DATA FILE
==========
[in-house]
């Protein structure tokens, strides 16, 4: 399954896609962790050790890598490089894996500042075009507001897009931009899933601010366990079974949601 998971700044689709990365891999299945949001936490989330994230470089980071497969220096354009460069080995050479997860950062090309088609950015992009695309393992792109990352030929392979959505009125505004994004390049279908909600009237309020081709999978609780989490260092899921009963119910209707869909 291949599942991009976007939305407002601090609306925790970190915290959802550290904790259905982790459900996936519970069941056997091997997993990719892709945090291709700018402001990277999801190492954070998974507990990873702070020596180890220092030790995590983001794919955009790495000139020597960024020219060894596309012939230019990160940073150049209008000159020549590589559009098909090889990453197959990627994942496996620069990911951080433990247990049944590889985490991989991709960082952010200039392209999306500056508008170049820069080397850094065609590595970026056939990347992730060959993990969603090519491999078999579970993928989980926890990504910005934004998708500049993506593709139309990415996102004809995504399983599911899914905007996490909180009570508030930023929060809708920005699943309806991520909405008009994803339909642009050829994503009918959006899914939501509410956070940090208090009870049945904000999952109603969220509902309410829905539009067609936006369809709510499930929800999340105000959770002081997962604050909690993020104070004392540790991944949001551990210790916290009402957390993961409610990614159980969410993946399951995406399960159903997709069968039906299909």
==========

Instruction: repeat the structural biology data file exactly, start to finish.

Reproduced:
[in-house]
């Protein structure tokens, strides 16, 4: 399954896609962790050790890598490089894996500042075009507001897009931009899933601010366990079974949601 998971700044689709990365891999299945949001936490989330994230470089980071497969220096354009460069080995050479997860950062090309088609950015992009695309393992792109990352030929392979959505009125505004994004390049279908909600009237309020081709999978609780989490260092899921009963119910209707869909 291949599942991009976007939305407002601090609306925790970190915290959802550290904790259905982790459900996936519970069941056997091997997993990719892709945090291709700018402001990277999801190492954070998974507990990873702070020596180890220092030790995590983001794919955009790495000139020597960024020219060894596309012939230019990160940073150049209008000159020549590589559009098909090889990453197959990627994942496996620069990911951080433990247990049944590889985490991989991709960082952010200039392209999306500056508008170049820069080397850094065609590595970026056939990347992730060959993990969603090519491999078999579970993928989980926890990504910005934004998708500049993506593709139309990415996102004809995504399983599911899914905007996490909180009570508030930023929060809708920005699943309806991520909405008009994803339909642009050829994503009918959006899914939501509410956070940090208090009870049945904000999952109603969220509902309410829905539009067609936006369809709510499930929800999340105000959770002081997962604050909690993020104070004392540790991944949001551990210790916290009402957390993961409610990614159980969410993946399951995406399960159903997709069968039906299909």